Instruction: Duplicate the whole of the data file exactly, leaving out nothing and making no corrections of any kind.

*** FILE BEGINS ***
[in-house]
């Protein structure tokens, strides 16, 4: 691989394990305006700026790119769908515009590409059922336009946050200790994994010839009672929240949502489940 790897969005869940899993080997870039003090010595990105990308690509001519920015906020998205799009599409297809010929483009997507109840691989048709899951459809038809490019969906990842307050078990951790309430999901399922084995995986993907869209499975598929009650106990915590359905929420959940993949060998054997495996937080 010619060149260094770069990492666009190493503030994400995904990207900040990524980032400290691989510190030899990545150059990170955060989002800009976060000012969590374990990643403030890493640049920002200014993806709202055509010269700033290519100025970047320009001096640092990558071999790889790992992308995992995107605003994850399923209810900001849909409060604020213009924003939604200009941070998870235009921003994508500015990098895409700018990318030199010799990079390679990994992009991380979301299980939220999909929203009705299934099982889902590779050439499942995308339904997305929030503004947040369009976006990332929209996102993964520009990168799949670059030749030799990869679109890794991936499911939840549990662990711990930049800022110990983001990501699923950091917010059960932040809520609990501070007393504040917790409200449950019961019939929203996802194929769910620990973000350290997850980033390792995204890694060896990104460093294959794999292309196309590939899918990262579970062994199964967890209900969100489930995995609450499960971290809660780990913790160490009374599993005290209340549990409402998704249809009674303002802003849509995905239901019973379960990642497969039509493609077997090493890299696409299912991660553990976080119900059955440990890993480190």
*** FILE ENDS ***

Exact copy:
[in-house]
């Protein structure tokens, strides 16, 4: 691989394990305006700026790119769908515009590409059922336009946050200790994994010839009672929240949502489940 790897969005869940899993080997870039003090010595990105990308690509001519920015906020998205799009599409297809010929483009997507109840691989048709899951459809038809490019969906990842307050078990951790309430999901399922084995995986993907869209499975598929009650106990915590359905929420959940993949060998054997495996937080 010619060149260094770069990492666009190493503030994400995904990207900040990524980032400290691989510190030899990545150059990170955060989002800009976060000012969590374990990643403030890493640049920002200014993806709202055509010269700033290519100025970047320009001096640092990558071999790889790992992308995992995107605003994850399923209810900001849909409060604020213009924003939604200009941070998870235009921003994508500015990098895409700018990318030199010799990079390679990994992009991380979301299980939220999909929203009705299934099982889902590779050439499942995308339904997305929030503004947040369009976006990332929209996102993964520009990168799949670059030749030799990869679109890794991936499911939840549990662990711990930049800022110990983001990501699923950091917010059960932040809520609990501070007393504040917790409200449950019961019939929203996802194929769910620990973000350290997850980033390792995204890694060896990104460093294959794999292309196309590939899918990262579970062994199964967890209900969100489930995995609450499960971290809660780990913790160490009374599993005290209340549990409402998704249809009674303002802003849509995905239901019973379960990642497969039509493609077997090493890299696409299912991660553990976080119900059955440990890993480190």